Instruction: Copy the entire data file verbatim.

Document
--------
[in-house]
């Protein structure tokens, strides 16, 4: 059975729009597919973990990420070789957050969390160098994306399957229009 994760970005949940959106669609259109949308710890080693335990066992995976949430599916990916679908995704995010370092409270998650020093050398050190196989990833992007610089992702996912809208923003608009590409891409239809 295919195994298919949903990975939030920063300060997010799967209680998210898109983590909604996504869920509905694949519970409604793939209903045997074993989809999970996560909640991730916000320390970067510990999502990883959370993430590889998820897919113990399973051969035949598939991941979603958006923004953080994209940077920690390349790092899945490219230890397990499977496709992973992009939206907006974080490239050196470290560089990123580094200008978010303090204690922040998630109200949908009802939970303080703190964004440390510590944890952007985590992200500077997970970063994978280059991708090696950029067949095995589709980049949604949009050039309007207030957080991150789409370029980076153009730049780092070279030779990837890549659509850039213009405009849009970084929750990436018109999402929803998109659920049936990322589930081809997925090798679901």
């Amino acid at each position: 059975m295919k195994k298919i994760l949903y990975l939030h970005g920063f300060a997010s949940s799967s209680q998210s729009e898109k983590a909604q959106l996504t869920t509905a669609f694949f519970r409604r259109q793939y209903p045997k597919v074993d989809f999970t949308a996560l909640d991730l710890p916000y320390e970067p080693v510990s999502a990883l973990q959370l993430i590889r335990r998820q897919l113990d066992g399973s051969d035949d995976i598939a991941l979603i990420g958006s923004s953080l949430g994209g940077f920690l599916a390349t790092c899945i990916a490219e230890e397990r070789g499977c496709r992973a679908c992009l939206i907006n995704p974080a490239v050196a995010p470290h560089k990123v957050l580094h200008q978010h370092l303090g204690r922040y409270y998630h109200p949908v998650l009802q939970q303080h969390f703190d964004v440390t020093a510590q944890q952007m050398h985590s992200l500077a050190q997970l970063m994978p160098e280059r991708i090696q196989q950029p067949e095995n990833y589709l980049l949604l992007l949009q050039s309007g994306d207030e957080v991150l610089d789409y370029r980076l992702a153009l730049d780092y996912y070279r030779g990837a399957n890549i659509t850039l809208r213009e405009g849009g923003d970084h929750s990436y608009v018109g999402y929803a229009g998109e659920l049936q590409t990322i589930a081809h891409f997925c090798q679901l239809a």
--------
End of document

[in-house]
């Protein structure tokens, strides 16, 4: 059975729009597919973990990420070789957050969390160098994306399957229009 994760970005949940959106669609259109949308710890080693335990066992995976949430599916990916679908995704995010370092409270998650020093050398050190196989990833992007610089992702996912809208923003608009590409891409239809 295919195994298919949903990975939030920063300060997010799967209680998210898109983590909604996504869920509905694949519970409604793939209903045997074993989809999970996560909640991730916000320390970067510990999502990883959370993430590889998820897919113990399973051969035949598939991941979603958006923004953080994209940077920690390349790092899945490219230890397990499977496709992973992009939206907006974080490239050196470290560089990123580094200008978010303090204690922040998630109200949908009802939970303080703190964004440390510590944890952007985590992200500077997970970063994978280059991708090696950029067949095995589709980049949604949009050039309007207030957080991150789409370029980076153009730049780092070279030779990837890549659509850039213009405009849009970084929750990436018109999402929803998109659920049936990322589930081809997925090798679901």
């Amino acid at each position: 059975m295919k195994k298919i994760l949903y990975l939030h970005g920063f300060a997010s949940s799967s209680q998210s729009e898109k983590a909604q959106l996504t869920t509905a669609f694949f519970r409604r259109q793939y209903p045997k597919v074993d989809f999970t949308a996560l909640d991730l710890p916000y320390e970067p080693v510990s999502a990883l973990q959370l993430i590889r335990r998820q897919l113990d066992g399973s051969d035949d995976i598939a991941l979603i990420g958006s923004s953080l949430g994209g940077f920690l599916a390349t790092c899945i990916a490219e230890e397990r070789g499977c496709r992973a679908c992009l939206i907006n995704p974080a490239v050196a995010p470290h560089k990123v957050l580094h200008q978010h370092l303090g204690r922040y409270y998630h109200p949908v998650l009802q939970q303080h969390f703190d964004v440390t020093a510590q944890q952007m050398h985590s992200l500077a050190q997970l970063m994978p160098e280059r991708i090696q196989q950029p067949e095995n990833y589709l980049l949604l992007l949009q050039s309007g994306d207030e957080v991150l610089d789409y370029r980076l992702a153009l730049d780092y996912y070279r030779g990837a399957n890549i659509t850039l809208r213009e405009g849009g923003d970084h929750s990436y608009v018109g999402y929803a229009g998109e659920l049936q590409t990322i589930a081809h891409f997925c090798q679901l239809a």